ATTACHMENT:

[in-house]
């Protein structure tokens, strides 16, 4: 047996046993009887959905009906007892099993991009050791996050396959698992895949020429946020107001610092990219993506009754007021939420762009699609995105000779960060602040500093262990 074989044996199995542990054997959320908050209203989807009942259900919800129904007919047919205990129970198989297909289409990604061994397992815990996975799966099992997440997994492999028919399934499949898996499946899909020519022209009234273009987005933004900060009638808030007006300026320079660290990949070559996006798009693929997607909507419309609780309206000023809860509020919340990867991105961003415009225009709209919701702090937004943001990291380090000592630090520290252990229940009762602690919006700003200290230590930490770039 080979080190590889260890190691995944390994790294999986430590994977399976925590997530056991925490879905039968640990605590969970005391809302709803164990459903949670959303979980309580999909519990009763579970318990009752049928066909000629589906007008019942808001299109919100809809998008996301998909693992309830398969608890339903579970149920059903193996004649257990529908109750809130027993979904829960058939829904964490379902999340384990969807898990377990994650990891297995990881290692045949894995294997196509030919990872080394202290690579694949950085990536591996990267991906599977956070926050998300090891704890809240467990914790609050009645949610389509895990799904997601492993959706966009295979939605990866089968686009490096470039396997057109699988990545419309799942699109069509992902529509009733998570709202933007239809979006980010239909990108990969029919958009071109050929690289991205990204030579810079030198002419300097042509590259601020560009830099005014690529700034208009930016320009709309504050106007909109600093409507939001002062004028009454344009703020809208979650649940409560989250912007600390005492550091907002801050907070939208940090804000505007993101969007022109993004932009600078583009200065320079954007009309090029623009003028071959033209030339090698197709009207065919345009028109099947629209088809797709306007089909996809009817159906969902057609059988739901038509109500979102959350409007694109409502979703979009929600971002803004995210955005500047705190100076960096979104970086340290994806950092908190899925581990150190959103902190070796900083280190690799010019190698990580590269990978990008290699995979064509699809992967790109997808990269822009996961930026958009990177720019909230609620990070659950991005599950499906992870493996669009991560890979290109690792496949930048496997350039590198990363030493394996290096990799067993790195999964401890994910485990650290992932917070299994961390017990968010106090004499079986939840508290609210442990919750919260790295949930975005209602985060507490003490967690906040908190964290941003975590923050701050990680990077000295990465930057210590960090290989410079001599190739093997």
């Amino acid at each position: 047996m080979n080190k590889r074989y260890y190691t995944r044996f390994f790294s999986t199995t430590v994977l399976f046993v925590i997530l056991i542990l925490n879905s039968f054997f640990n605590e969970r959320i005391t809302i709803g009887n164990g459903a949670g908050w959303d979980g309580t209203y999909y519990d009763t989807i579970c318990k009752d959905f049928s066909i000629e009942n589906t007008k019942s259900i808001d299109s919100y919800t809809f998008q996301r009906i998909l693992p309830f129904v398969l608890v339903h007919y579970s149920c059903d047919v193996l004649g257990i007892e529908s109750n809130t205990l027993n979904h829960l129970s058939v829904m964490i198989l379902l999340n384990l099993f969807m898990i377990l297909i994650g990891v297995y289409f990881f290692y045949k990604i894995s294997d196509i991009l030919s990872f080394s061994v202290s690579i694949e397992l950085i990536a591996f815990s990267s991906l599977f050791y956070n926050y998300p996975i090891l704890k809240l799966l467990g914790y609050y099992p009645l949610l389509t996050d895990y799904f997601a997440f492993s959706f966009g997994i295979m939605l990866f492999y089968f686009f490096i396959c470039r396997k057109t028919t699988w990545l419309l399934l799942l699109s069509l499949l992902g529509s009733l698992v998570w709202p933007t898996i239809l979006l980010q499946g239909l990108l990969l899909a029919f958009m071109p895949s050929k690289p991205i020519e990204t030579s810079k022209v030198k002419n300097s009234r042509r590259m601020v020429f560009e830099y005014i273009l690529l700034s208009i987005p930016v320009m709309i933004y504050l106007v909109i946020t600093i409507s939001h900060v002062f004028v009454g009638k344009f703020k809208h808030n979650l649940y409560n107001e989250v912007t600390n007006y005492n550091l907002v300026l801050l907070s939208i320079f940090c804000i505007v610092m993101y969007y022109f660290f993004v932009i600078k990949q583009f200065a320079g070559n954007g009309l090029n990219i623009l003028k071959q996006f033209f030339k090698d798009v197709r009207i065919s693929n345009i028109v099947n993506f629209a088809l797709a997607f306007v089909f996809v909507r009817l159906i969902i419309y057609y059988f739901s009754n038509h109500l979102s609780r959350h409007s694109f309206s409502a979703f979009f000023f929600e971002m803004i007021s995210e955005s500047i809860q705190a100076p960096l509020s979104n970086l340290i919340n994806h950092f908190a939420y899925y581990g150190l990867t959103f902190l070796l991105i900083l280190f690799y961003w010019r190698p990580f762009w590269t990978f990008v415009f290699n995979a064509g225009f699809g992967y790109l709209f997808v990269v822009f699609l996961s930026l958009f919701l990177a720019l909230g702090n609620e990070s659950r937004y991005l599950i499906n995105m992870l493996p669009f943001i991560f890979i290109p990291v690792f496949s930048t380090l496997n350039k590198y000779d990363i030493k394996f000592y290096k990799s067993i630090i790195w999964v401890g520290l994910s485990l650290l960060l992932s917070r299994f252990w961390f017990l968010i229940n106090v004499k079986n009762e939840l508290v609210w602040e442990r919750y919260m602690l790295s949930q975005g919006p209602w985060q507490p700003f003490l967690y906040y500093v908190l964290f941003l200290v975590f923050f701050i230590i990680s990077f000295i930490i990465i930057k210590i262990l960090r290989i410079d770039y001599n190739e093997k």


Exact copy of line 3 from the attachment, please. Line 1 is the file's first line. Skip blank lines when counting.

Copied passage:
């Amino acid at each position: 047996m080979n080190k590889r074989y260890y190691t995944r044996f390994f790294s999986t199995t430590v994977l399976f046993v925590i997530l056991i542990l925490n879905s039968f054997f640990n605590e969970r959320i005391t809302i709803g009887n164990g459903a949670g908050w959303d979980g309580t209203y999909y519990d009763t989807i579970c318990k009752d959905f049928s066909i000629e009942n589906t007008k019942s259900i808001d299109s919100y919800t809809f998008q996301r009906i998909l693992p309830f129904v398969l608890v339903h007919y579970s149920c059903d047919v193996l004649g257990i007892e529908s109750n809130t205990l027993n979904h829960l129970s058939v829904m964490i198989l379902l999340n384990l099993f969807m898990i377990l297909i994650g990891v297995y289409f990881f290692y045949k990604i894995s294997d196509i991009l030919s990872f080394s061994v202290s690579i694949e397992l950085i990536a591996f815990s990267s991906l599977f050791y956070n926050y998300p996975i090891l704890k809240l799966l467990g914790y609050y099992p009645l949610l389509t996050d895990y799904f997601a997440f492993s959706f966009g997994i295979m939605l990866f492999y089968f686009f490096i396959c470039r396997k057109t028919t699988w990545l419309l399934l799942l699109s069509l499949l992902g529509s009733l698992v998570w709202p933007t898996i239809l979006l980010q499946g239909l990108l990969l899909a029919f958009m071109p895949s050929k690289p991205i020519e990204t030579s810079k022209v030198k002419n300097s009234r042509r590259m601020v020429f560009e830099y005014i273009l690529l700034s208009i987005p930016v320009m709309i933004y504050l106007v909109i946020t600093i409507s939001h900060v002062f004028v009454g009638k344009f703020k809208h808030n979650l649940y409560n107001e989250v912007t600390n007006y005492n550091l907002v300026l801050l907070s939208i320079f940090c804000i505007v610092m993101y969007y022109f660290f993004v932009i600078k990949q583009f200065a320079g070559n954007g009309l090029n990219i623009l003028k071959q996006f033209f030339k090698d798009v197709r009207i065919s693929n345009i028109v099947n993506f629209a088809l797709a997607f306007v089909f996809v909507r009817l159906i969902i419309y057609y059988f739901s009754n038509h109500l979102s609780r959350h409007s694109f309206s409502a979703f979009f000023f929600e971002m803004i007021s995210e955005s500047i809860q705190a100076p960096l509020s979104n970086l340290i919340n994806h950092f908190a939420y899925y581990g150190l990867t959103f902190l070796l991105i900083l280190f690799y961003w010019r190698p990580f762009w590269t990978f990008v415009f290699n995979a064509g225009f699809g992967y790109l709209f997808v990269v822009f699609l996961s930026l958009f919701l990177a720019l909230g702090n609620e990070s659950r937004y991005l599950i499906n995105m992870l493996p669009f943001i991560f890979i290109p990291v690792f496949s930048t380090l496997n350039k590198y000779d990363i030493k394996f000592y290096k990799s067993i630090i790195w999964v401890g520290l994910s485990l650290l960060l992932s917070r299994f252990w961390f017990l968010i229940n106090v004499k079986n009762e939840l508290v609210w602040e442990r919750y919260m602690l790295s949930q975005g919006p209602w985060q507490p700003f003490l967690y906040y500093v908190l964290f941003l200290v975590f923050f701050i230590i990680s990077f000295i930490i990465i930057k210590i262990l960090r290989i410079d770039y001599n190739e093997k």